27 Jun 2011

Little House on the Prairie (Part 1)

I might make a few envious amongst my readership as soon as I reveal to all of you guys that I am currently working for a garden preservation society! This new chapter in my curriculum is practically a match made in Heaven as it combines personal passions and hobbies: botany + ethnography + ecology + interest for the island of Corsica + the more pragmatic commercial flair.


Commercial flair is a driving force to any business and in this case it is not so much in relation to the business itself whose status as a society makes it reliant upon various state subsidies and the generosity of private benefactors, than tapping (further) into the revenue potentiality offered by the on-site organic delicatessen and healthcare/ beauty boutique.

With a new chairman at the helm, an established down-to-earth entrepreneur with solid business acumen, the garden society is set to sail towards a more promising future. I have been tasked with shop management, stocks, pricing, supplier relations, advertising and the sales experience whereby the customer receives a personalised '+1' service that goes beyond the sell/ purchase transaction. Without meaning to sound pretentious, I would be enclined to say that this is something I am good at and I am loving the challenge!


My secret? Just plain common sense really. I personally believe in, understand and praise the benefits for each and every single product for sale in the boutique. I have used most of them and my advice is no push-to-sell pitch. I am not commissioned by either the brands I sell or the society itself, and I certainly don't have the mindset of the ordinary sales person who clocks in and clocks out and painfully chews their bubble gum looking glum for the time in-between, while wishing their life away day after day... Hey, what a waste for both employer and employee: there is some urgent need for a career change!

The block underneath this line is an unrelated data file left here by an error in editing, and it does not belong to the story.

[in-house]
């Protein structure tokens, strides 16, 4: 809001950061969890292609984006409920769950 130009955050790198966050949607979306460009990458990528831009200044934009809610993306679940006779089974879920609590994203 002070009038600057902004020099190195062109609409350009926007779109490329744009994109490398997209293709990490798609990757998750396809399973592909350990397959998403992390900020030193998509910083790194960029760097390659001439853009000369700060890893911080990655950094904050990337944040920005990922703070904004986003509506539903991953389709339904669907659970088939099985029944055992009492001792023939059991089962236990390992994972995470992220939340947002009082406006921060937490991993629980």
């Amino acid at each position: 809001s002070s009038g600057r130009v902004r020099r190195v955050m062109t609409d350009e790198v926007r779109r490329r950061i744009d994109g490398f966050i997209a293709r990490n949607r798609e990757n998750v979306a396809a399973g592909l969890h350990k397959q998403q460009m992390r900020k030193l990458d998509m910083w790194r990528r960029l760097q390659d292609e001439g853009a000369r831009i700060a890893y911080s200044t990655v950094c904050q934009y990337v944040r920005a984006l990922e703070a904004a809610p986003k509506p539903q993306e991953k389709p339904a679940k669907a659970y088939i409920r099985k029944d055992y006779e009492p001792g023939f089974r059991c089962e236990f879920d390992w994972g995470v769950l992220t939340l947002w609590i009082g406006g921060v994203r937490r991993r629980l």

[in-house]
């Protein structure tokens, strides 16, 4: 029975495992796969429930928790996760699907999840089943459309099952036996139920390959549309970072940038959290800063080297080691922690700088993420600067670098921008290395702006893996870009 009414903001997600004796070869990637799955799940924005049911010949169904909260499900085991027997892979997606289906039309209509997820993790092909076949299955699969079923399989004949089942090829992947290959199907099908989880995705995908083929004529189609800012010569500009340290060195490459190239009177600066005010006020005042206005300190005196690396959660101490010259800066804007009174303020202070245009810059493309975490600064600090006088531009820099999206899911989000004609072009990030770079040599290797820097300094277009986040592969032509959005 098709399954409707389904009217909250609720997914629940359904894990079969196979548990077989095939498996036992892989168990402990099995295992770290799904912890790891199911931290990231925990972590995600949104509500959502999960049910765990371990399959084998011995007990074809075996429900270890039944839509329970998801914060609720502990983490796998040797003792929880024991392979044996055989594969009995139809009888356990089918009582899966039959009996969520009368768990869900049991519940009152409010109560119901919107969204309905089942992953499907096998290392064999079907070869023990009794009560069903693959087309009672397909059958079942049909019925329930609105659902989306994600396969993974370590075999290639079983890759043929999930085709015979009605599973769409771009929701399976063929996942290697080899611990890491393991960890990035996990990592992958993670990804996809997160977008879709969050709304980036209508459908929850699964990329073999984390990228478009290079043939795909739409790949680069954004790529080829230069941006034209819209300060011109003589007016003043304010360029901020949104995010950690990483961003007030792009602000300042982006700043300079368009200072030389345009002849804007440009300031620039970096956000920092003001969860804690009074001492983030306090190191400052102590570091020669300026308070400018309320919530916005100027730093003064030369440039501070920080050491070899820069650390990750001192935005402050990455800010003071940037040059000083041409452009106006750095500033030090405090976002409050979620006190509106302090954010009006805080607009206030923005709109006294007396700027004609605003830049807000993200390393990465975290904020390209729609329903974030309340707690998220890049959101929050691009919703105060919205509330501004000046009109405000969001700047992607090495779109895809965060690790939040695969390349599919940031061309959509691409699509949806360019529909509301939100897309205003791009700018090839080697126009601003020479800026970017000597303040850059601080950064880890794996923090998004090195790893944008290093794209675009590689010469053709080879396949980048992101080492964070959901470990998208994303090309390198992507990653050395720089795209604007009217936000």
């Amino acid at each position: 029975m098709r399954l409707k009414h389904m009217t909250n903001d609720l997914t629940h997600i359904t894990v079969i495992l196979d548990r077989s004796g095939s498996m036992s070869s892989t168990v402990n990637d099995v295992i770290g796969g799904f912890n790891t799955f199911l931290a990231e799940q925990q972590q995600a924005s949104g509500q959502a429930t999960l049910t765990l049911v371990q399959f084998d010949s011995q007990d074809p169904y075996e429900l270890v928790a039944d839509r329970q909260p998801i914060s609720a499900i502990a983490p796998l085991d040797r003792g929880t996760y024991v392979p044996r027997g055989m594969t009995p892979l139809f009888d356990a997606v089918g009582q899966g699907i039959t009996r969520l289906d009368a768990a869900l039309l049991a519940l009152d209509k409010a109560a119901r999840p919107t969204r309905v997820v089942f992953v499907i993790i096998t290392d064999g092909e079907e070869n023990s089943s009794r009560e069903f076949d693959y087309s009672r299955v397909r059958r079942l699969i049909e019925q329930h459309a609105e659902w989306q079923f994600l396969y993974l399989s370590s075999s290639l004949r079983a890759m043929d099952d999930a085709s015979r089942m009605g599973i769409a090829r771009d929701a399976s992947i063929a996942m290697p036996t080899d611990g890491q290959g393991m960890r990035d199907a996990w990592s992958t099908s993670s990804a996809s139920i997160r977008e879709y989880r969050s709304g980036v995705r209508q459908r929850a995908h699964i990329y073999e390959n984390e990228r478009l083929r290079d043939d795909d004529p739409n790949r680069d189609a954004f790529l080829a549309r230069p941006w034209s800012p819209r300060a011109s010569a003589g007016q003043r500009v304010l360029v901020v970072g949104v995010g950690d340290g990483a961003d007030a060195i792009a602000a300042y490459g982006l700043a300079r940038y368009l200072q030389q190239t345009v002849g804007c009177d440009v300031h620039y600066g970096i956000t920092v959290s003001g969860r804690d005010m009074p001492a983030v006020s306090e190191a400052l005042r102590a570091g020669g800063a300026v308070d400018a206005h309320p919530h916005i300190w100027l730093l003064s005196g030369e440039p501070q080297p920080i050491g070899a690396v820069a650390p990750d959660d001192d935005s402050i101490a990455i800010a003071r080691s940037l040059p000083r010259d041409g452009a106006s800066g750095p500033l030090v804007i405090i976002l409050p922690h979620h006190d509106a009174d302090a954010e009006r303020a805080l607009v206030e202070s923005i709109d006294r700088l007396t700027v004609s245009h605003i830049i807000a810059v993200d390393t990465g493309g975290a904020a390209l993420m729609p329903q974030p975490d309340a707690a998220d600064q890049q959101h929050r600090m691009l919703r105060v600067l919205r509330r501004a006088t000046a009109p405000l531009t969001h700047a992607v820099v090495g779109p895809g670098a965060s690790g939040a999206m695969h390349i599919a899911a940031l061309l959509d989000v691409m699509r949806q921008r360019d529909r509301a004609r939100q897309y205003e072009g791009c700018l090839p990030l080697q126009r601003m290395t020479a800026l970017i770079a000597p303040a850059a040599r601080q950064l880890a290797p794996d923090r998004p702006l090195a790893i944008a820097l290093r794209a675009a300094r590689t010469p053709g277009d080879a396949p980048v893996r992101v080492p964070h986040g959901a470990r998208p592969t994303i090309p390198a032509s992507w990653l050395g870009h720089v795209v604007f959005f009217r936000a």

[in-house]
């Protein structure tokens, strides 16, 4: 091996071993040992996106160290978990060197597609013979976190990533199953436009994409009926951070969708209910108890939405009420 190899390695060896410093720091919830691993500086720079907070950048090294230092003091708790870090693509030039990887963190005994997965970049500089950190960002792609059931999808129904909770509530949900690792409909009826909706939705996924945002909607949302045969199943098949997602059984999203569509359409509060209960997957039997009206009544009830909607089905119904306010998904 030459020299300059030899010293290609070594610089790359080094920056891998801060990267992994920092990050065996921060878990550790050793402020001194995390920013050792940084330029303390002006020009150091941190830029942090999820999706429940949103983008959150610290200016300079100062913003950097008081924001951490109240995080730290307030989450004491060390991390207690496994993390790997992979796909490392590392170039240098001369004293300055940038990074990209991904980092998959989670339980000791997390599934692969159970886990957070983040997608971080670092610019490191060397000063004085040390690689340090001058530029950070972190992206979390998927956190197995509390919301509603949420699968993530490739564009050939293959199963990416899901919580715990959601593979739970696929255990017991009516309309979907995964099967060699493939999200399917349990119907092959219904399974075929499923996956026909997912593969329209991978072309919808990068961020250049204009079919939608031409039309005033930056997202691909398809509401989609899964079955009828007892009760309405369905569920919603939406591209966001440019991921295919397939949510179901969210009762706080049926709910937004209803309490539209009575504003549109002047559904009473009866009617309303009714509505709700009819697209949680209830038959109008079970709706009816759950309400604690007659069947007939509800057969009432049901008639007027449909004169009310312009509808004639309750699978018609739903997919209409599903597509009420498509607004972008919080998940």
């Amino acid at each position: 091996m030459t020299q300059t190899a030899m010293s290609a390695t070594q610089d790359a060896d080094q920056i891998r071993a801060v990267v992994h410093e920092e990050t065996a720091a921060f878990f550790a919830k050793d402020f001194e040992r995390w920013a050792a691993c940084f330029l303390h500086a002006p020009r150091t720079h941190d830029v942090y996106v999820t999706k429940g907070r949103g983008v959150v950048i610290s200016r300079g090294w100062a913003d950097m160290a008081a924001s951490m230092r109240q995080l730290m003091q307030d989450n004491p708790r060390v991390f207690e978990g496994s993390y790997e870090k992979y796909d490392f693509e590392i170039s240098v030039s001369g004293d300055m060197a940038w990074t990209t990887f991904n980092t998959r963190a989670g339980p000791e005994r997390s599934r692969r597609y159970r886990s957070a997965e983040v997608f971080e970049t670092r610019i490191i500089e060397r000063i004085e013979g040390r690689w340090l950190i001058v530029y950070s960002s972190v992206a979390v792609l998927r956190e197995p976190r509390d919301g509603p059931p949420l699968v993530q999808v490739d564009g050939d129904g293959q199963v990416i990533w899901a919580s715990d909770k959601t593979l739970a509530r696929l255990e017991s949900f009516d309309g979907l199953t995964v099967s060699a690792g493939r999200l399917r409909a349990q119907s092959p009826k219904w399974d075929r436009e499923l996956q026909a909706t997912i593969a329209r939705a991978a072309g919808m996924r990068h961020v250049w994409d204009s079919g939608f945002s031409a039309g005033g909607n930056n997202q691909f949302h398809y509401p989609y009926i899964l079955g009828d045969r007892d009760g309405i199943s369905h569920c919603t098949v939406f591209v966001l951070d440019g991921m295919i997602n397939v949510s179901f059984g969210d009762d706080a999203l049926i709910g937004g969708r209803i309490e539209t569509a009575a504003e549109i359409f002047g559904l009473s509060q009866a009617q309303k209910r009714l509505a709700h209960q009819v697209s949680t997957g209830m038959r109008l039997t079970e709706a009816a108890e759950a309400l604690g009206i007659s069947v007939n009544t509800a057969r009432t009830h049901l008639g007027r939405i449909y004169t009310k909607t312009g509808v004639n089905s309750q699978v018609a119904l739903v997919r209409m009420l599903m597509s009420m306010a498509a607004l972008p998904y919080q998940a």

Each customer deserves my full attention, because this is the way I would like to be treated and acknowledged as a customer. A customer has every right to enjoy and remember their retail experience, and it is the shop floor sales' objective to make that experience pleasant, memorable and meaningful, whether the customer buys a jar of cherry preserve, a case of premium wine, or a basketful of groceries and essential oils.


A smile works wonders too. Maybe some shop workers out there need reminding about the power of a smile, acknowledging the customer and showing that you care, that you're there. Besides I always have advice to hand, ideas and suggestions on how to use those compôtes, chutneys, dried herbs or myrtle essence, even anecdotes about plants, land, weather, Corsica, the economy, you name it...

All in all, you can imagine that I am not stuck for words: just take a look at La Baguette and you get a pretty good idea! (to be continued)

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